Most everyone now seems to subscribe to RedMonk's "developers are the new kingmakers" thesis. Sadly, very few software companies understand how to take advantage of this power shift.
The confusion plays out again and again in the business and support models of otherwise developer-savvy software companies, which use bait-and-switch open source strategies to encourage adoption of and payment for their software. We used to call this "open core."
Today, let's call it "stupid."
It's not really about the licensing, as important as that is. It involves thinking about developers as essential to making money -- although not the actual source of that money.
One company, Atlassian, has made a bundle of money from developers. In its most recent fiscal year, Atlassian minted more than $300 million, largely by peddling relatively inexpensive wiki and developer-oriented productivity tools.
But Atlassian is the exception to the rule. That rule: Developers influence, but they don't pay.
To what degree do developers influence? Well, according to a new 451 Research report, "Microsoft Hosting and Cloud Study 2015," developers are unparalleled in the amount of influence they exert over IT purchasing decisions:
Commenting on the survey data, analyst Donnie Berkholz told me, "While developers often don't have the authority to make major buying decisions, they're among the most influential roles."
How you measure that influence depends on whether you're building or selling software. For enterprises that use software to power their increasingly digital businesses, developers are the ones downloading open source software to build stuff for IT or the line of business.
But for enterprises that sell software, developers are the ones who make their products relevant ... or obsolete.
Getting out of developers way
This is where licensing plays its part. As I wrote recently, open source software licensing remains unnecessarily opaque. Some of the complexity is by design, and that's unfortunate.
For years, companies have tried to trade off the popularity of open source projects by creating "enterprise" versions of otherwise open projects. Often, the primary difference between the "community" and "enterprise" builds is a get-out-of-open-source-for-not-very-free contract provision. Such duplicitous licensing aims to get the developer love of open source while earning some CIO cash. Unfortunately, it's an inefficient means to this laudable end.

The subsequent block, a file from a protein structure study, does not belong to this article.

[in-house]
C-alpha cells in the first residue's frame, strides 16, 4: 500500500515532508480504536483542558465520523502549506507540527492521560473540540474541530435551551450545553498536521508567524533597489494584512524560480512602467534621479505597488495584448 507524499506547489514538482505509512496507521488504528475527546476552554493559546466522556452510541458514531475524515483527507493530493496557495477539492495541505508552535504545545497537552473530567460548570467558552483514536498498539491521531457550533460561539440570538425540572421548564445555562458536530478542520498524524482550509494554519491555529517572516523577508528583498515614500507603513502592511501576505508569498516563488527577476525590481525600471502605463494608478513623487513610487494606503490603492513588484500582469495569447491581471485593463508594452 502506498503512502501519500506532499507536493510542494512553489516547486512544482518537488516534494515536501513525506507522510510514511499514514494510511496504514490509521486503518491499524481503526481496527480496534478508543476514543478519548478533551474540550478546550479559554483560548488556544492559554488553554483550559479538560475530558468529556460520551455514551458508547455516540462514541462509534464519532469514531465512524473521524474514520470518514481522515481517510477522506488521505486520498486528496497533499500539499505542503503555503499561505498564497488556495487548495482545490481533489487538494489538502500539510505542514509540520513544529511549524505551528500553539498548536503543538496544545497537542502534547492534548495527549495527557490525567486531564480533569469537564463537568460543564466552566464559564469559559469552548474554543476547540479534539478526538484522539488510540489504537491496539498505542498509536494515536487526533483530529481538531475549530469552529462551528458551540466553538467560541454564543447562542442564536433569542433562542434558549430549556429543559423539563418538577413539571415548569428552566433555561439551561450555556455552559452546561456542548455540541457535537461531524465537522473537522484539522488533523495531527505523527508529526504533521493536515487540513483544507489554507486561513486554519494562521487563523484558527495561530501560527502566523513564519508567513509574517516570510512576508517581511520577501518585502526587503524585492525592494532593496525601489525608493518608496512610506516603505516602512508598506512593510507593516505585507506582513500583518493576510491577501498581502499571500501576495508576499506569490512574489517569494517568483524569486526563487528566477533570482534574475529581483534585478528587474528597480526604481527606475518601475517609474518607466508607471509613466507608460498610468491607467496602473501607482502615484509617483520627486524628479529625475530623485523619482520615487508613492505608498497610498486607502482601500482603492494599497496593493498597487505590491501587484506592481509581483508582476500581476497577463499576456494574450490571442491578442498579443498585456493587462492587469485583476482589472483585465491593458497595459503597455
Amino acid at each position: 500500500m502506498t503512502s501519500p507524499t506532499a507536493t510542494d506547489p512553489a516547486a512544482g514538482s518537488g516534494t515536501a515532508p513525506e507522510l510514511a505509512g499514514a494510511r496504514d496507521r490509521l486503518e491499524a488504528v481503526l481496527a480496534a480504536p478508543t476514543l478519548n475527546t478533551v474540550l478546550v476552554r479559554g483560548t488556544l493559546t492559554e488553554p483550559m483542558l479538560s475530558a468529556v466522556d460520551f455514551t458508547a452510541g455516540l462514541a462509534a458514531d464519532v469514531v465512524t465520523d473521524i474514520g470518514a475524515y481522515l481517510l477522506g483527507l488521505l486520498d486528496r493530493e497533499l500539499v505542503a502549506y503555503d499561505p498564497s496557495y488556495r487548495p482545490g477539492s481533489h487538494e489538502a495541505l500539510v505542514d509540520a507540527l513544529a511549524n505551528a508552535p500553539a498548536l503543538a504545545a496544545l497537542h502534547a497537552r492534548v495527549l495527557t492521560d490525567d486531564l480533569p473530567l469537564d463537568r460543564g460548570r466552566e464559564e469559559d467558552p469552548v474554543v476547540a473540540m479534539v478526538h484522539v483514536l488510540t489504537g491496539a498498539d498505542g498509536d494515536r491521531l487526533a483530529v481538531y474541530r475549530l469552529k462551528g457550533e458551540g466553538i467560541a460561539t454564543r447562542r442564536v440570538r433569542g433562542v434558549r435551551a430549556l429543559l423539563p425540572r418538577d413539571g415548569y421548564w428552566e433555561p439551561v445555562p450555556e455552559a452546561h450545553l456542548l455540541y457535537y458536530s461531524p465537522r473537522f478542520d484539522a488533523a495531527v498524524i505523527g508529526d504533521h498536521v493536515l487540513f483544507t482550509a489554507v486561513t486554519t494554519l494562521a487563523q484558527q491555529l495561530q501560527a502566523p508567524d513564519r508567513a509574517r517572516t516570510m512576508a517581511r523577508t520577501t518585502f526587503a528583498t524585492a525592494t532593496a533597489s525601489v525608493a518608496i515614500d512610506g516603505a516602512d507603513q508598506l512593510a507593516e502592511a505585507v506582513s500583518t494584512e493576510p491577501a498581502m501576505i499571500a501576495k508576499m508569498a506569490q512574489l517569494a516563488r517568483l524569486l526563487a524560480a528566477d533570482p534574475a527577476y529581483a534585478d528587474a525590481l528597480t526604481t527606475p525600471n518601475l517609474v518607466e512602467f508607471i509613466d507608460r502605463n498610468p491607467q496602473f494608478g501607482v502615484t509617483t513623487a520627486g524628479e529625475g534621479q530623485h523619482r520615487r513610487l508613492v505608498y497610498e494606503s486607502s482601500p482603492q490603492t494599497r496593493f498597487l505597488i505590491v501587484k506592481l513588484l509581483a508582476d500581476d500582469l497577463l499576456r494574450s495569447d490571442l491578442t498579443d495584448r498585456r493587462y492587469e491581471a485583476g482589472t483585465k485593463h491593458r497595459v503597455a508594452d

After all, this open core model has yet to lead to a single company earning in excess of $100 million. As such, one would think companies would stop trying this tired, ineffective business model. But they persist. A friend from a prominent open source company called the other day asking for advice on how to make it work. "It won't," I told her. I doubt she'll listen.
It's unfortunate because her employer, and every other enterprise, desperately needs developer love, and the optimal route for developers is the one with the fewest strings attached, as VisionMobile survey data reveals:
The most striking detail in this data is how little developers want to rely on vendors. While they'll gratefully accept documentation and sample code (and grumble in their absence), they prefer third-party support forums over platform providers' own, dedicated forums, and they prefer almost anything over paid support.
In response to the question "Why do developers eschew official channels to such an extent?" software developer Bill Ray writes:
In part it is lack of trust, born of a cynicism endemic to the younger generation which makes up the majority of developers. There is a feeling that official channels won't host comments, or responses, critical of the vendor's products or services.... Perhaps more important is the way in which modern developers work across platforms, and are often looking for support which will help them work with competitive products.
Being real with developers
According to IDC, there were more than 18.5 million software developers globally in 2014, with cloud computing expanding the developer population faster than that of traditional IT professionals. If developers are crowning winners today, their importance will only increase as their population swells.
This means that for enterprises both in the business of using or selling software, it's time to get serious about developers. Mostly that means they both need to figure out how to enable developers to influence without gating that ability through cumbersome licensing or IT policies.
Otherwise stated: Get out of the way. Now.